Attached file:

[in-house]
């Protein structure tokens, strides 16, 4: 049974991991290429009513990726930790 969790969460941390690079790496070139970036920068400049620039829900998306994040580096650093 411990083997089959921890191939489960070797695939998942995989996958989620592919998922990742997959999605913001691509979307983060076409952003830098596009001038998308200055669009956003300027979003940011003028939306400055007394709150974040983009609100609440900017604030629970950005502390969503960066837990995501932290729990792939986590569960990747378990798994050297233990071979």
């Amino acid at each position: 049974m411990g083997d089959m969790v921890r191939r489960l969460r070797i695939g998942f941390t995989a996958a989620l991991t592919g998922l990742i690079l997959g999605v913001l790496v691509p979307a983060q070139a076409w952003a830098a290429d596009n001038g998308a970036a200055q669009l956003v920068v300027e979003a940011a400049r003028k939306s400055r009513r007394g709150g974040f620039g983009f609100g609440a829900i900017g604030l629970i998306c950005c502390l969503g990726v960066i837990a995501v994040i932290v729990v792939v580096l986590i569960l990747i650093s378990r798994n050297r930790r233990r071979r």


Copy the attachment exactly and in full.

[in-house]
């Protein structure tokens, strides 16, 4: 049974991991290429009513990726930790 969790969460941390690079790496070139970036920068400049620039829900998306994040580096650093 411990083997089959921890191939489960070797695939998942995989996958989620592919998922990742997959999605913001691509979307983060076409952003830098596009001038998308200055669009956003300027979003940011003028939306400055007394709150974040983009609100609440900017604030629970950005502390969503960066837990995501932290729990792939986590569960990747378990798994050297233990071979």
């Amino acid at each position: 049974m411990g083997d089959m969790v921890r191939r489960l969460r070797i695939g998942f941390t995989a996958a989620l991991t592919g998922l990742i690079l997959g999605v913001l790496v691509p979307a983060q070139a076409w952003a830098a290429d596009n001038g998308a970036a200055q669009l956003v920068v300027e979003a940011a400049r003028k939306s400055r009513r007394g709150g974040f620039g983009f609100g609440a829900i900017g604030l629970i998306c950005c502390l969503g990726v960066i837990a995501v994040i932290v729990v792939v580096l986590i569960l990747i650093s378990r798994n050297r930790r233990r071979r």